Nature, Nurture and Psychopathy

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Mark Dombeck, Ph.D. was Director of Mental Help Net from 1999 to 2011. Dr. Dombeck received his Ph.D. in Clinical Psychology in 1995 ...Read More

The closest thing to a real "Batman" style villain in the real world is the psychopathic personality; a narcissistic and antisocial personality disordered sort of individual who has an easy time manipulating and harming other people because he doesn’t much empathize with them. Psychopaths tend to be numerous in prison situations (and some might say, in positions of authority) as they have little regard for law and order. What matters to these folks is their satisfaction of their various appetites. The people around a psychopath are more or less seen by that psychopath as tools or objects that either help them satisfy their appetites, or get in their way. They aren’t adverse to harming other people who get in their way in order to satisfy their appetites if that becomes expedient.

Psychologists have for a long time debated how exactly psychopaths occur. Are they born that way or are they in some ways created? The debate goes back to the old enlightenment philosophical debate between which is more important – nature or nurture. The answer to this seemingly vexing question is almost always the same – both nature and nurture make important contributions. The available data regarding the causes of psychopathic personality suggests that both nature and nurture are at work there as well.


A recently published paper in the Journal of Abnormal Psychology (2006, Vol. 115, No. 2, 288-297) titled, "Associations Among Early Abuse, Dissociation and Psychopathy in an Offender Sample", by Norman Poythress, Jennifer Skeem and Scott Lilienfeld (of the Universities of South Florida, California at Irvine, and Emory (GA), respectively) suggests that at least some of the features of psychopathic personalities occur as a result of abuse experiences, which could be called a perverse form of "nurture".

These researchers went into prisons and interviewed numerous inmates, asking them to complete multiple psychological assessments, among them the Psychopathy Checklist – Revised (the standard modern questionnaire measuring psychopathy), a historical (retrospective) history of their abuse experience, and a few other questionnaires including the Dissociative Experiences Scale.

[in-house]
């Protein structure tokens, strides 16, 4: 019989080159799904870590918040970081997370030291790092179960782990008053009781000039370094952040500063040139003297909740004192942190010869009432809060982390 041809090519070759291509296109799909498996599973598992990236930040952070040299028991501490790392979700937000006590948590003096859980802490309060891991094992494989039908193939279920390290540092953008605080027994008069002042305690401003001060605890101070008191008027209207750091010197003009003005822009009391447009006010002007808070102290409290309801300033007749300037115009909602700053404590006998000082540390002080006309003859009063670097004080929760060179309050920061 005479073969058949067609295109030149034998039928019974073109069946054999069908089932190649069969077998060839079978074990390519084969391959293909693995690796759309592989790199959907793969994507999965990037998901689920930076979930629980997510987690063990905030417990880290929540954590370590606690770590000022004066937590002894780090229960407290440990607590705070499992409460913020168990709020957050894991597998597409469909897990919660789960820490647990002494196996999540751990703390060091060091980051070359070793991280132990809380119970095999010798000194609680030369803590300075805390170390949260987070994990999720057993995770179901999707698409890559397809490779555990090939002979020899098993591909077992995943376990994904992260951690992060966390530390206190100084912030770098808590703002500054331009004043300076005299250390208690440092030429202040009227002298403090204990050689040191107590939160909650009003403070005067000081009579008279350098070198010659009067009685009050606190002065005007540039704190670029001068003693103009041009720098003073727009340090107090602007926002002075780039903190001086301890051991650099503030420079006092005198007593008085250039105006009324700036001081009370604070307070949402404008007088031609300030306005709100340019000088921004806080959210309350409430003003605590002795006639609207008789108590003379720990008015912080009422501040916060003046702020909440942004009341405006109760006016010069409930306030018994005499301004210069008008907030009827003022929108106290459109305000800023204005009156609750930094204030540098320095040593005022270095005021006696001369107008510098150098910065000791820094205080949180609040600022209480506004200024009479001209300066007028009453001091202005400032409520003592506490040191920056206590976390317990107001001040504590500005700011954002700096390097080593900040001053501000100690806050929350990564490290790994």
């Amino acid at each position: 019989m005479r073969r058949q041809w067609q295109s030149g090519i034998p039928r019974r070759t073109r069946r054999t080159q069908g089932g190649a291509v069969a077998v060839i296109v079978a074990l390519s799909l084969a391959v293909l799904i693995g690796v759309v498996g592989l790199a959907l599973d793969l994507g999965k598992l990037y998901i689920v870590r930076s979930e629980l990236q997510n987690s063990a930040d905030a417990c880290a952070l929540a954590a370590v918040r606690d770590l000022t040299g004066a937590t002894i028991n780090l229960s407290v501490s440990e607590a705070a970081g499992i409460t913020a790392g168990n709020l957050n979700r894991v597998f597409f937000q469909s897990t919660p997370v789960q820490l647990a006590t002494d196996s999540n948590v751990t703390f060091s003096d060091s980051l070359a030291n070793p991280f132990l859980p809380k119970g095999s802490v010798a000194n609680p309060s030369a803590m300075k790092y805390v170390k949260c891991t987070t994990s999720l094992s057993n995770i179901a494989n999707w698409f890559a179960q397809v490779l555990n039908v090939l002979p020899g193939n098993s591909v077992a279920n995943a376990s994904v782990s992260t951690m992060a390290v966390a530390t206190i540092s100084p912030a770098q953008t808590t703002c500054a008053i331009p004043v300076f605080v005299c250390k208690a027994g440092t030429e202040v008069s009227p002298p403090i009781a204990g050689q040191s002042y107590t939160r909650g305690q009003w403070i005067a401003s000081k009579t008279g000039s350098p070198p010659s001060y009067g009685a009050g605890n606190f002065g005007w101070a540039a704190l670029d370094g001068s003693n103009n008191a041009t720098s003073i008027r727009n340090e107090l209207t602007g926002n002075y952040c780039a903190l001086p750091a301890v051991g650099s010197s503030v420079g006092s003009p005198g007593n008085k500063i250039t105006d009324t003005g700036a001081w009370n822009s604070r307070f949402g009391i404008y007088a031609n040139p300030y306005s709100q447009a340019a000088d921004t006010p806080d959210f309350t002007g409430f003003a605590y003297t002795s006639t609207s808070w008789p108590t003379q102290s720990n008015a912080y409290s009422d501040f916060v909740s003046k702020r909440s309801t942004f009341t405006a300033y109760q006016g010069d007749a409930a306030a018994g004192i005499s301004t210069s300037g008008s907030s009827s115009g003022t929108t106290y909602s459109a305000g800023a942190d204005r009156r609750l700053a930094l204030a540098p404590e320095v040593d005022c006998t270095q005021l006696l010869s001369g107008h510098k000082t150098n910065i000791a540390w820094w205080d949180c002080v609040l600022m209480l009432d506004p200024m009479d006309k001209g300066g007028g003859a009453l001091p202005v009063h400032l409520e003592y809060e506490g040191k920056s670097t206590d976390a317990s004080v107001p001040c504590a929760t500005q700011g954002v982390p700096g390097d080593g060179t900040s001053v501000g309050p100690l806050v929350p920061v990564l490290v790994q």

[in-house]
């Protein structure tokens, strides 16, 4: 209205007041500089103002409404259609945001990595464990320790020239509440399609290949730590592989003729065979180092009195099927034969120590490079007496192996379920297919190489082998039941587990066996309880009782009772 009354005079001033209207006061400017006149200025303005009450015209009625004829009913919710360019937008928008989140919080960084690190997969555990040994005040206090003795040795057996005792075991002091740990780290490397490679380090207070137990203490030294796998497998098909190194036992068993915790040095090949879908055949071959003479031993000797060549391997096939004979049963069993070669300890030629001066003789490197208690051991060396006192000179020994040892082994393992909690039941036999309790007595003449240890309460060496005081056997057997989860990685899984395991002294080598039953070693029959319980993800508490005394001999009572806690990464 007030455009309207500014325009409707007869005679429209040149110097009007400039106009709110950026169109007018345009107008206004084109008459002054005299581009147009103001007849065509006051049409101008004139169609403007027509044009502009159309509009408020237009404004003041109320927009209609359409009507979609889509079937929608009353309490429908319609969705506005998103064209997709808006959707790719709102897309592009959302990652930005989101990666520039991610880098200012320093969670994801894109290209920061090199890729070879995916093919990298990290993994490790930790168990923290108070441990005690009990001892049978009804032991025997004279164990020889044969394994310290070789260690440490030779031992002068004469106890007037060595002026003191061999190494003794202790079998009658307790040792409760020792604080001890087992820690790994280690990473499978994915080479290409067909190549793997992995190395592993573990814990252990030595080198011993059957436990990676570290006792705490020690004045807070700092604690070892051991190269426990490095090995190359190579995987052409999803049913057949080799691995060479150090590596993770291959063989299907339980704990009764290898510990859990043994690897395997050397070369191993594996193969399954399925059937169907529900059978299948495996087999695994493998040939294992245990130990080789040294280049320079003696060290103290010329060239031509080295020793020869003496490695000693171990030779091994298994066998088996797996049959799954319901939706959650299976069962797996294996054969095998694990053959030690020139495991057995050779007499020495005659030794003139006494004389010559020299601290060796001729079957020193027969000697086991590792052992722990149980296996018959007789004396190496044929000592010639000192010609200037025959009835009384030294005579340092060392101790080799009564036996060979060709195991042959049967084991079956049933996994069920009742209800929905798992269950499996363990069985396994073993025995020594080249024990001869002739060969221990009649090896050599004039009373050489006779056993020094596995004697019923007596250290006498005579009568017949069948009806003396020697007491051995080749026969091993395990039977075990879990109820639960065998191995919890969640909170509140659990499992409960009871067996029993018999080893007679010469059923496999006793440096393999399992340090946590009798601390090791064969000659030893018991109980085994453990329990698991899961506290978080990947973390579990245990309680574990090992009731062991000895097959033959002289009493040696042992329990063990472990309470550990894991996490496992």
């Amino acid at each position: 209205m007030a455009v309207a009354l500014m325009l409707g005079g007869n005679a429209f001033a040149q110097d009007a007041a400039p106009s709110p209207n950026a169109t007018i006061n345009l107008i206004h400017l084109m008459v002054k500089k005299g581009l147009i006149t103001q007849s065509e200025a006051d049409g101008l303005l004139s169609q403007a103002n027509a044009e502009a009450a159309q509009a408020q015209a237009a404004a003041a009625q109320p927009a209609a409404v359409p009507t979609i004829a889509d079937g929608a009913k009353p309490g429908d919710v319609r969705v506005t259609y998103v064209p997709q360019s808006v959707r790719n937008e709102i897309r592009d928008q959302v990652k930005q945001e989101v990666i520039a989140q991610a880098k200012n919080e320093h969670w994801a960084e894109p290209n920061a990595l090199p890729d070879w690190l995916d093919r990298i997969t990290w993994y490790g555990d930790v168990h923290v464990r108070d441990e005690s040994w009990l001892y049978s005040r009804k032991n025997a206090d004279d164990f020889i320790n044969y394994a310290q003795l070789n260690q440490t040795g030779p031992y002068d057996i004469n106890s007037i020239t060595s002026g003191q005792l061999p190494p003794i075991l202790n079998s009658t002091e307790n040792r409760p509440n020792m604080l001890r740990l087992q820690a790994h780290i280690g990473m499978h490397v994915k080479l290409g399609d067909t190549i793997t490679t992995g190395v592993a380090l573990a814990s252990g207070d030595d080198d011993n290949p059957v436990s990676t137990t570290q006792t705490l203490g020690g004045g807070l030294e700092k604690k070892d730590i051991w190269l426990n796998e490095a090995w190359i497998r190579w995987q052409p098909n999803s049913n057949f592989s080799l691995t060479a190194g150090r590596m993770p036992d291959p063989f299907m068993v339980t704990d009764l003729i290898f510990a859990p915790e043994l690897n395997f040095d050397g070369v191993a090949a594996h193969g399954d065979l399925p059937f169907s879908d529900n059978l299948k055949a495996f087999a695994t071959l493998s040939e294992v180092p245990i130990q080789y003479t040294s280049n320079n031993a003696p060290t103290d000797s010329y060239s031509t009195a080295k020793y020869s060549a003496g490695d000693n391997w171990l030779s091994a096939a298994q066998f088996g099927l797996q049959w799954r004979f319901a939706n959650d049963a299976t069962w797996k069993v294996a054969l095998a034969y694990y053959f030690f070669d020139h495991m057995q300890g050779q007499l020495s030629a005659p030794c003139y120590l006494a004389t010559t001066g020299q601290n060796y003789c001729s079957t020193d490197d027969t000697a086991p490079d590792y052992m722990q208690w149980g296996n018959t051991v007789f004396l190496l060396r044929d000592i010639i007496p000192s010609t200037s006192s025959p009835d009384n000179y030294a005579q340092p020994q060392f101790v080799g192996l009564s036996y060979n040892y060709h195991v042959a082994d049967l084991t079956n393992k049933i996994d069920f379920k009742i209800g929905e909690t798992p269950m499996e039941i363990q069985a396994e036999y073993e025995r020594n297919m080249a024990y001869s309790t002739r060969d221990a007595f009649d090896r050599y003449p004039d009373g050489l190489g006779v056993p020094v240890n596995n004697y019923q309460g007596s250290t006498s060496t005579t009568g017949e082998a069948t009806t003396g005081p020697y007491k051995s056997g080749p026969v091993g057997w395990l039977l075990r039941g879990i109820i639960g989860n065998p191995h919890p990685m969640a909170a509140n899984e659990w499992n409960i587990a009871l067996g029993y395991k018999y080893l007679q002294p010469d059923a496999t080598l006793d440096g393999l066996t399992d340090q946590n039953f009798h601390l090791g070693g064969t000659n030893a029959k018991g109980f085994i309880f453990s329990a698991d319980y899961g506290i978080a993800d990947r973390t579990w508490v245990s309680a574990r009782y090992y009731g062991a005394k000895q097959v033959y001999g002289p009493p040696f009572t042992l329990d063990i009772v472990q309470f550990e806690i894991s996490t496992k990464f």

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The Psychopathy Checklist yields two broad scores, each related to two important and seemingly separable aspects of psychopathic people’s typical personality. First, such people tend to show a related cluster of what are termed affective (emotional) and interpersonal symptoms: They lack empathy, guilt remorse and other feelings that suggest they connect with other people emotionally. Second, they tend to be impulsive, to show poor self-control and to demonstrate a profound lack of judgment.

Scores and data from these assessments were then analyzed using a popular technique known as structural equation modeling (SEM). The SEM technique involves computation of the mathematical relationships between various scores and comparison of these observed relationships against various hypothetical (possible) relationship models suggesting how those scores might fit together if different assumptions were true. For instance, if abuse causes dissociation, then the model might look a certain way. However, if dissociation occurs independently of abuse, the model would be expected to look a different way. Some models end up fitting the observed data better than others, and are retained, while the more ill-fitting models are discarded.

Analysis of all this data suggested that one tested model fit better than the others. Abuse was not found to predict psychopathy as a whole, but an abuse history did predict a certain feature of psychopathy; namely the tendency to be impulsive and to show poor judgment. The lack of any strong relationship between abuse and lack of empathy/emotion in the studied psychopaths was interpreted as evidence that those critical features of psychopathy might possibly originate in some other fashion (such as genetically through the inherited tendency to have a "fearless" temperament).

As the authors themselves conclude:

"Our findings indicate that a history of child abuse or neglect relates positively but weakly to global psychopathic features. Abuse is unrelated to the core affective and interpersonal traits of psychopathy but relates preferentially and moderately to the impulsive and irresponsible lifestyle or externalizing features of psychopathy. Dissociative experiences do not significantly mediate this relationship. Our findings call into question etiological models positing that early abuse and neglect shut off affective responding, thereby resulting in individuals who possess the cold and callous features of primary psychopathy."

It would be better if psychopathy was completely caused by nurture, because then we could more easily do something about it, conceivably. To the extent that genetic factors are at work then even if the problem of violent abuse is solved in some unlikely future utopia, there will still be mechanisms at work creating psychopaths among us. Not really an uplifting thought.

Keep Reading By Author Mark Dombeck, Ph.D.
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